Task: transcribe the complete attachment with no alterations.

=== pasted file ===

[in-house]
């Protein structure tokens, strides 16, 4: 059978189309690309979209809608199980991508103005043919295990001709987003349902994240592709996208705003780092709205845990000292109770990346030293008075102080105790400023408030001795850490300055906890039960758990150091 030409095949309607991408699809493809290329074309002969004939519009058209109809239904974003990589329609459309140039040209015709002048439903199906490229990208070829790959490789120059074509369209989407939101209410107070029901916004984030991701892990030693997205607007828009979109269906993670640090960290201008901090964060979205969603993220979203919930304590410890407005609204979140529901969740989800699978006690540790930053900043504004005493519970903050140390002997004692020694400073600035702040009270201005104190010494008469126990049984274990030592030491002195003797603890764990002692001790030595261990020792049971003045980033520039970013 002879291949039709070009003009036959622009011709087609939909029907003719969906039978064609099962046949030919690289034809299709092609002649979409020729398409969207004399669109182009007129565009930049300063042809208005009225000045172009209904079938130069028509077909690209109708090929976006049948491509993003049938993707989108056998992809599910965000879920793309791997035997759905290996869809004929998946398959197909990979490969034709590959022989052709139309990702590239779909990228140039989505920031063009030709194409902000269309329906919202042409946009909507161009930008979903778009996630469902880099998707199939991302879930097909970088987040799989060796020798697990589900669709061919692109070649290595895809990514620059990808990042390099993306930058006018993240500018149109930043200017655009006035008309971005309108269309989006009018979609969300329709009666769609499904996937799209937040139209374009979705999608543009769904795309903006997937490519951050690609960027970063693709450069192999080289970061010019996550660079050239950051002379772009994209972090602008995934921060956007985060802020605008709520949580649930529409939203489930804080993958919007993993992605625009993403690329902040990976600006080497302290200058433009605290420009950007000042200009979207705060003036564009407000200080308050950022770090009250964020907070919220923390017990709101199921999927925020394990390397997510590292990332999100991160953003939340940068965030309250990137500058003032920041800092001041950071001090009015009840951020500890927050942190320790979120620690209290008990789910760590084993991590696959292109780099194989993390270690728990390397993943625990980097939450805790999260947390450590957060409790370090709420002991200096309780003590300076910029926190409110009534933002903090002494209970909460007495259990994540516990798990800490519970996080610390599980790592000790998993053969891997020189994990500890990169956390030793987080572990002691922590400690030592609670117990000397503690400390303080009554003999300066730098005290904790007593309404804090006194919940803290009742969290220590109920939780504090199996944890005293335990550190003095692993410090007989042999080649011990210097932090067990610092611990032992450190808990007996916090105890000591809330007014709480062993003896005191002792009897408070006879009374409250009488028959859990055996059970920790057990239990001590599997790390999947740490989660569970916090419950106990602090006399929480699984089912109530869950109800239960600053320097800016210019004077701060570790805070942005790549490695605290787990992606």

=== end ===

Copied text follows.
[in-house]
């Protein structure tokens, strides 16, 4: 059978189309690309979209809608199980991508103005043919295990001709987003349902994240592709996208705003780092709205845990000292109770990346030293008075102080105790400023408030001795850490300055906890039960758990150091 030409095949309607991408699809493809290329074309002969004939519009058209109809239904974003990589329609459309140039040209015709002048439903199906490229990208070829790959490789120059074509369209989407939101209410107070029901916004984030991701892990030693997205607007828009979109269906993670640090960290201008901090964060979205969603993220979203919930304590410890407005609204979140529901969740989800699978006690540790930053900043504004005493519970903050140390002997004692020694400073600035702040009270201005104190010494008469126990049984274990030592030491002195003797603890764990002692001790030595261990020792049971003045980033520039970013 002879291949039709070009003009036959622009011709087609939909029907003719969906039978064609099962046949030919690289034809299709092609002649979409020729398409969207004399669109182009007129565009930049300063042809208005009225000045172009209904079938130069028509077909690209109708090929976006049948491509993003049938993707989108056998992809599910965000879920793309791997035997759905290996869809004929998946398959197909990979490969034709590959022989052709139309990702590239779909990228140039989505920031063009030709194409902000269309329906919202042409946009909507161009930008979903778009996630469902880099998707199939991302879930097909970088987040799989060796020798697990589900669709061919692109070649290595895809990514620059990808990042390099993306930058006018993240500018149109930043200017655009006035008309971005309108269309989006009018979609969300329709009666769609499904996937799209937040139209374009979705999608543009769904795309903006997937490519951050690609960027970063693709450069192999080289970061010019996550660079050239950051002379772009994209972090602008995934921060956007985060802020605008709520949580649930529409939203489930804080993958919007993993992605625009993403690329902040990976600006080497302290200058433009605290420009950007000042200009979207705060003036564009407000200080308050950022770090009250964020907070919220923390017990709101199921999927925020394990390397997510590292990332999100991160953003939340940068965030309250990137500058003032920041800092001041950071001090009015009840951020500890927050942190320790979120620690209290008990789910760590084993991590696959292109780099194989993390270690728990390397993943625990980097939450805790999260947390450590957060409790370090709420002991200096309780003590300076910029926190409110009534933002903090002494209970909460007495259990994540516990798990800490519970996080610390599980790592000790998993053969891997020189994990500890990169956390030793987080572990002691922590400690030592609670117990000397503690400390303080009554003999300066730098005290904790007593309404804090006194919940803290009742969290220590109920939780504090199996944890005293335990550190003095692993410090007989042999080649011990210097932090067990610092611990032992450190808990007996916090105890000591809330007014709480062993003896005191002792009897408070006879009374409250009488028959859990055996059970920790057990239990001590599997790390999947740490989660569970916090419950106990602090006399929480699984089912109530869950109800239960600053320097800016210019004077701060570790805070942005790549490695605290787990992606």